I'm getting a kick out of everybody seeing sweetness and light, though. In the context of the blue period, you don't expect it. Google "Picasso blue period" and try to get a look at the other subjects: he was painting addicts, drunkards, prostitutes, villains, and, in this case, pimps. She's a pimp. "La Celestina" the character was a pimp, and the woman who sat for the portrait was a pimp, too. Now, I don't know for sure, but I suspect that a life of prostitution and exploitation hardens a person.
Hence the cynicism I see in the face.
But heck - that's art. What I see and what you see won't be the same.
Again I say, GREAT discussion!
PS: Just because she's not happy, doesn't make her ugly. And if you think she's ugly, that's okay: in a way she IS ugly. And just because she's ugly, doesn't make the picture a bad picture. I could look at this amazing portrait for hours and hours. In fact Picasso kept this one in his own collection for 30 years so apparently he liked it too.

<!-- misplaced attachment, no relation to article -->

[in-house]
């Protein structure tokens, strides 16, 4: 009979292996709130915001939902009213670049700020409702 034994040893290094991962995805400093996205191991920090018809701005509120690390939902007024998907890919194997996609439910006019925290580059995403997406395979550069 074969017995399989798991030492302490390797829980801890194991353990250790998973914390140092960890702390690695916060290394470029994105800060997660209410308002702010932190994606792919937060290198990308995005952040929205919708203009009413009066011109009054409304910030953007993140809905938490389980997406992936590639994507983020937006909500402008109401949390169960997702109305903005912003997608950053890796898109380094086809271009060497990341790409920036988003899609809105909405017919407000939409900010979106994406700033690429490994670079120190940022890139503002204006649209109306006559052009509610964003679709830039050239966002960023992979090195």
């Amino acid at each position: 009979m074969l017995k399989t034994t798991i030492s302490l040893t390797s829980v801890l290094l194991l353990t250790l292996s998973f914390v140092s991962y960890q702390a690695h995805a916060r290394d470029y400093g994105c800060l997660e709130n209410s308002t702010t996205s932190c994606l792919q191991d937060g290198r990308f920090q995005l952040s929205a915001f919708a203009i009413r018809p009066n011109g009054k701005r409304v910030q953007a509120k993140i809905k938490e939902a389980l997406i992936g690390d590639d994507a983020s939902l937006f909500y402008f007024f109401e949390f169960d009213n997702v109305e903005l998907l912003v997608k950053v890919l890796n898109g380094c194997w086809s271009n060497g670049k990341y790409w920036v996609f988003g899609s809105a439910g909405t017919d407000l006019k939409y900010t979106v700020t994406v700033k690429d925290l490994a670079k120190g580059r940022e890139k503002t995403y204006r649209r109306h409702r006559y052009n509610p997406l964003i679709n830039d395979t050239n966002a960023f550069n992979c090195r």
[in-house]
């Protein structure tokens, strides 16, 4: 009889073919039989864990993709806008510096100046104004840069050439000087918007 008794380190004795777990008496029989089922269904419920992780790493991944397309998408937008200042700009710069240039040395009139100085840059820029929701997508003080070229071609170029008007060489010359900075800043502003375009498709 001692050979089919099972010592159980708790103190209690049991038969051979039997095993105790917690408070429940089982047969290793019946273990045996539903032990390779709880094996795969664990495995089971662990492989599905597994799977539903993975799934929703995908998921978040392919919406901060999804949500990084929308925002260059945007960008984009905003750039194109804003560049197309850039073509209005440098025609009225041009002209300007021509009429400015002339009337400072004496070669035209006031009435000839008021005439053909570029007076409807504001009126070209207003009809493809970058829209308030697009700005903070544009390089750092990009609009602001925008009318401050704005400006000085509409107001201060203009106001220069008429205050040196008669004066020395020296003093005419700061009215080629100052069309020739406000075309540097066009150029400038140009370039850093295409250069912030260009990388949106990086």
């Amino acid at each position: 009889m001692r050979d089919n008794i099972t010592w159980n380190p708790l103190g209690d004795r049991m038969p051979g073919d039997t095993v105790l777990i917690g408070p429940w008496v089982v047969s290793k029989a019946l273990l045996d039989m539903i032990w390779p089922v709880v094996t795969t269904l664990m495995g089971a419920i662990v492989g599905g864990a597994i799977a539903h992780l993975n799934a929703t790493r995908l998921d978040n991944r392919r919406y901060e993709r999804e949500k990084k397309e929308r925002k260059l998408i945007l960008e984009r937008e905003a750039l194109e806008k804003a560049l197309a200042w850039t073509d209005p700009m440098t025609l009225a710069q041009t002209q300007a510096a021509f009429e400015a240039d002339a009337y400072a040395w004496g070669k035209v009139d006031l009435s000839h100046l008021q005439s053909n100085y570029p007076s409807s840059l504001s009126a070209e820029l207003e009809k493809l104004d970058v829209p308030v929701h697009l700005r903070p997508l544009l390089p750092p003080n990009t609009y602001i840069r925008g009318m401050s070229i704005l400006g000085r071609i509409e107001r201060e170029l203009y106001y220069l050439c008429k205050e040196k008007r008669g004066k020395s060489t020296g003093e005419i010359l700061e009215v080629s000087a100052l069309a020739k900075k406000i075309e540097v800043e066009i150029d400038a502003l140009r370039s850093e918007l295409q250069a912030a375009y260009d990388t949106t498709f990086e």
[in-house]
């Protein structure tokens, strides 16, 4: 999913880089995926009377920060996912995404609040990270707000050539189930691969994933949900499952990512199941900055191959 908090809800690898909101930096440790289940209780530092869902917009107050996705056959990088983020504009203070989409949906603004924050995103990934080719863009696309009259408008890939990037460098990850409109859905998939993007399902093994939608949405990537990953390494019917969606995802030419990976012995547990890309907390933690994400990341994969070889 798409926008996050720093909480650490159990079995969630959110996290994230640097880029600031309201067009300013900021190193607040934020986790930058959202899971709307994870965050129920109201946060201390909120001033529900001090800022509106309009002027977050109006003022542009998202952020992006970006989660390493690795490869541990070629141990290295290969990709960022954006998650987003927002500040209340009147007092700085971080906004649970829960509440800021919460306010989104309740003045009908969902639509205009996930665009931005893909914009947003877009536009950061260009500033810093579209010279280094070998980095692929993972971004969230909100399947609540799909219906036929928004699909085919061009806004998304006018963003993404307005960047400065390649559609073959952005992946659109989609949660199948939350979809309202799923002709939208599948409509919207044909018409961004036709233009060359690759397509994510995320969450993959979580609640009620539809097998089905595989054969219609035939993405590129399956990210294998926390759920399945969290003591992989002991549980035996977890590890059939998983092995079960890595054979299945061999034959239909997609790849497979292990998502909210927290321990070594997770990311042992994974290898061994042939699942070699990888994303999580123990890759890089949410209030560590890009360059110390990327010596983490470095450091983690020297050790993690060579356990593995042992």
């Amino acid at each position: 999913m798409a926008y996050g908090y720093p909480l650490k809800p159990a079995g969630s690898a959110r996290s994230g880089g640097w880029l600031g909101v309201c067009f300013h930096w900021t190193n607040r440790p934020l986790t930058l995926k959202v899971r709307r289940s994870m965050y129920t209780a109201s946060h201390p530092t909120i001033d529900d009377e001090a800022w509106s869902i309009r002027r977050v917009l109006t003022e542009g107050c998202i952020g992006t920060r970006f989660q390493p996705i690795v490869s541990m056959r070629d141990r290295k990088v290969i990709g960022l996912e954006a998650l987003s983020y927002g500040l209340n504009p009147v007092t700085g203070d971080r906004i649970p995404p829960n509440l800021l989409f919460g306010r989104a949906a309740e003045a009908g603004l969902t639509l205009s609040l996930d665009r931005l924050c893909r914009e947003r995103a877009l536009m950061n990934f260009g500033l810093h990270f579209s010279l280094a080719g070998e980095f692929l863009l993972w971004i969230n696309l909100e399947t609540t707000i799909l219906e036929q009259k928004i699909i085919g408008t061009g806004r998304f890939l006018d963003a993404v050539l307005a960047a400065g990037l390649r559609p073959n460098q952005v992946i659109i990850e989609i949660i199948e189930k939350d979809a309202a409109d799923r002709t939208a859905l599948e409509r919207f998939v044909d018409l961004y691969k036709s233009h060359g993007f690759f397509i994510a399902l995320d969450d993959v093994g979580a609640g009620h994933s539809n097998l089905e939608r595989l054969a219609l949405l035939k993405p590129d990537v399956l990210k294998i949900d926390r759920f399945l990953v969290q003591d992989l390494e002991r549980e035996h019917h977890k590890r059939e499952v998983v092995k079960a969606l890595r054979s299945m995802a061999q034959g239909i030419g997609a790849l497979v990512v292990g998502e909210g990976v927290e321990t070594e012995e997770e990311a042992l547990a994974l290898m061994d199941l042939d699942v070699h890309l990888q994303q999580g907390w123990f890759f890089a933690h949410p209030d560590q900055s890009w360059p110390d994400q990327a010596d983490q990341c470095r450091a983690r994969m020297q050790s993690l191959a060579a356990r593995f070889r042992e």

There's a really interesting essay to be found here.
@Shan-- Not having the context of other Blue Period paintings, Here are the two things I noticed first:
1) Her "working" eye is actually looking at a point over my right shoulder, and not directly at my face, so she was probably looking at something over Picasso's shoulder, too.
2) Just like with all humans, the "expression" in the two corners over her mouth are different (because each half of our faces is controlled by a different half of our brains) -- the right corner of her mouth is almost smiling; the left is drooping. This kind of asymmetry is most evident when we're not thinking about what our faces are doing.
So I concluded that she's looking out the window, and engrossed in the thoughts triggered by what she sees.
Interesting that you say she was a pimp, because the corner of her mouth stuck in a grin is controlled by the part of the brain that uses language, rationalizes behavior, and tells lies. I was thinking just today that she probably spent a lot of energy using language to put on an air of happiness, and to persuade others to do her bidding.
Which is just the sort of work a pimp would have to do...
Interesting observations. I feel the woman has great resolve. Note that the hood of her cape and her hair fall naturally on her right side, but the hair and hood have been pulled back on her left as if purposely exposing her "flaw".